Millions of Americans have lost their jobs, unemployment is quickly approaching historic levels, and some economists are forecasting we may be heading to the worst financial crisis since the Great Depression. Welcome to April 2020 in the good ol’ U.S. of A.
While countless people are scrambling to find paying jobs or anxiously awaiting unemployment benefits to kick in, one Tulalip citizen’s ingenuity and craftsmanship has allowed her to carve out a critical position in a very niche, yet suddenly surging, market place. Georgina Medina, tribal member and devoted mother of five, is creating stylish, protective face masks to combat the coronavirus.
First, we must interrupt this article with an important message from the Centers for Disease Control (CDC).
“The CDC continues to study the spread and effects of the novel coronavirus across the United States. We now know the virus can spread between people interacting in close proximity even if those people are not exhibiting symptoms. In light of this new evidence, CDC recommends wearing cloth face coverings in public settings where other social distancing measures are difficult to maintain (e.g., grocery stores and pharmacies).
“It is critical to emphasize that maintaining 6-feet social distancing remains important to slowing the spread of the virus. CDC is additionally advising the use of simple cloth face coverings to slow the spread of the virus and help people who may have the virus and do not know it from transmitting it to others. Cloth face coverings fashioned from household items or made at home from common materials at low cost can be used as an additional, voluntary public health measure.”
That message comes directly from the CDC’s own website in an April 3rd announcement ending the weeks’ long debate about whether a non-medical grade face mask can minimize the transmission of coronavirus. The answer is a resounding ‘Yes, it can.’
Now, back to Tulalip tribal member Georgina and her homemade mask making. It was in early March, back before COVID-19 had really entered the everyday lexicon and long before the CDC recommendation, that she had the foresight to hone her craft making skills. A high-risk family member had started to wear a mask as a preventative measure and Georgina thought to herself, “I wonder how difficult those are to make?”
The inquisitive 36-year-old then took to YouTube and watched a video tutorial on cloth mask making.
“It seemed easy enough, so I tried a few different methods on my sewing machine that my boyfriend bought me for Christmas,” recalled Georgina. “It was quite an experience. I messed up a few times until finally finding a way that worked for me.”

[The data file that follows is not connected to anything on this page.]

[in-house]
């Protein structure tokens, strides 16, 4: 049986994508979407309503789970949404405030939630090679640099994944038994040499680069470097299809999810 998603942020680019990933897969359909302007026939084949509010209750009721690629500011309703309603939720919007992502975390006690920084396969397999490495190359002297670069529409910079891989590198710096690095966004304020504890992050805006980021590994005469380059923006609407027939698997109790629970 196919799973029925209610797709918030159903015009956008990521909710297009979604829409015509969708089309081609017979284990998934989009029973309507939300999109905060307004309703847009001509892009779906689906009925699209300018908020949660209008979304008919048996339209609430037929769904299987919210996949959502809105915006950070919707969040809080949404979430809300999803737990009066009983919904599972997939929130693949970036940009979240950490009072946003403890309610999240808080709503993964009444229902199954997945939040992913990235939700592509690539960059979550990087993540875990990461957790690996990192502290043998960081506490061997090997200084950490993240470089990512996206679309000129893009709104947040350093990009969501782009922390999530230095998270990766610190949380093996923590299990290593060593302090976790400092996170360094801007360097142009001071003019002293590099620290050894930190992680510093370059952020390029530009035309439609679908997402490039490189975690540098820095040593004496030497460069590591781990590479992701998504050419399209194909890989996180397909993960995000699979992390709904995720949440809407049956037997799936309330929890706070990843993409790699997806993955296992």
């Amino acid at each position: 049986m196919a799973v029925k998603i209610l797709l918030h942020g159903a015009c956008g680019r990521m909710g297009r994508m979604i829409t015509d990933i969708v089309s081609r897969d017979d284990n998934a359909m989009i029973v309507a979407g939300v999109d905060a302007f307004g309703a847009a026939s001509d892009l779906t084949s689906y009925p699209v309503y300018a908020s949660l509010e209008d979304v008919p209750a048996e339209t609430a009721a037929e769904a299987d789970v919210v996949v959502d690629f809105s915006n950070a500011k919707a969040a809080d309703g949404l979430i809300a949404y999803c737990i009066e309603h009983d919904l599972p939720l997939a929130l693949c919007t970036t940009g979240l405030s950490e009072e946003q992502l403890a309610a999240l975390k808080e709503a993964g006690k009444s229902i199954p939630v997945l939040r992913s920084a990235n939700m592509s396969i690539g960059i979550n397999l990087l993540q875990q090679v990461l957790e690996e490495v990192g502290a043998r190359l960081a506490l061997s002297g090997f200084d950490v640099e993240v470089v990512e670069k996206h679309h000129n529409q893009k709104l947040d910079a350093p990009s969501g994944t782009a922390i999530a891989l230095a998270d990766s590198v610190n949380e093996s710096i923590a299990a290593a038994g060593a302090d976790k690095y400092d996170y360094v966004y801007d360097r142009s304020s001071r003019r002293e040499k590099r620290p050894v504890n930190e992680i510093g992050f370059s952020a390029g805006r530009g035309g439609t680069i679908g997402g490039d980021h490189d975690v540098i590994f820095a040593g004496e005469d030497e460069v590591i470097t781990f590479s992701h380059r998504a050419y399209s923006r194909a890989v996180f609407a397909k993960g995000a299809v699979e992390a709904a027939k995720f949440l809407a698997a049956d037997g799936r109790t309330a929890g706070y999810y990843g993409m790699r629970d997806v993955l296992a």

When she perfected her fabrication method, she made a mask using an eye-catching fabric design and posted it on Facebook. The response was incredible. Immediately, she received comments and messages from prevention-minded individuals offering to purchase one of her homemade creations.
“I learned quickly that there was a definite need for these types of masks. After I posted that picture the requests just kept coming,” said Georgina. “Because I purchase all the materials and do all the necessary cutting, sewing and ironing by hand, I decided to charge $10.00 per mask. It’s been one journey after another to my favorite store (Jo-Anne’s Fabric in Smokey Point) to pick out fabrics ever since.”
From the time when she made that initial Facebook post in March, the terms ‘coronavirus’, ‘COVID-19’ and ‘high-risk groups’ have dominated the media landscape. COVID-induced fear and panic has spread like wildfire across not just the nation, but the entire planet. Globally, there are now 1.4 million confirmed coronavirus cases and 85,000+ deaths attributed to the pandemic. The statistics continue to grow at an exponential rate, resulting in health experts no longer simply urging preventive measures, instead they are demanding the use of social distancing and mask wearing when in public.
As a result, Georgina’s 100% double-layered cotton fabric masks are Earth-friendly not only because they are washable and reusable, but they also potentially save lives by mitigating risk of coronavirus transmission.
“If my masks help people and allow some to feel safe going in public like on essential trips for supplies and groceries, then I’m glad I can be a part of that,” said Georgina when considering her masks’ positive impacts. “A mask is not a cure, but it is a preventative measure and that’s better than nothing at all. The CDC has recommended everyone to start wearing them, so I’ll keep making them until we are virus free.”
To date Georgina’s surging sales have led to a customer base spanning the entire west coast. She has shipped her masks to consumers from Alaska to California, the Dakotas and throughout Canada. There’s even been repeat business from a customer in Texas.
“I have an impaired immune system and was terrified to leave the house,” shared customer Callisto. “Now, with this mask and an added filter on the inside of it, I can go get groceries and not be so afraid. [The mask] is beautiful, fits well, and is so needed. And a bargain for the price!”
She delivers locally, offers shipping to those who require it, and even takes custom orders for customers desiring a specific fabric design.
“A huge thank you to those willing to support me and my 5 children at this time,” said the diligent mask maker before hustling back to her sewing machine. She just received another order to fill.
Anyone interested in buying a stylish, protective mask to aid in lowering the coronavirus curve can do so by contacting Georgina Medina on Facebook.
By Michael Rios, Tulalip News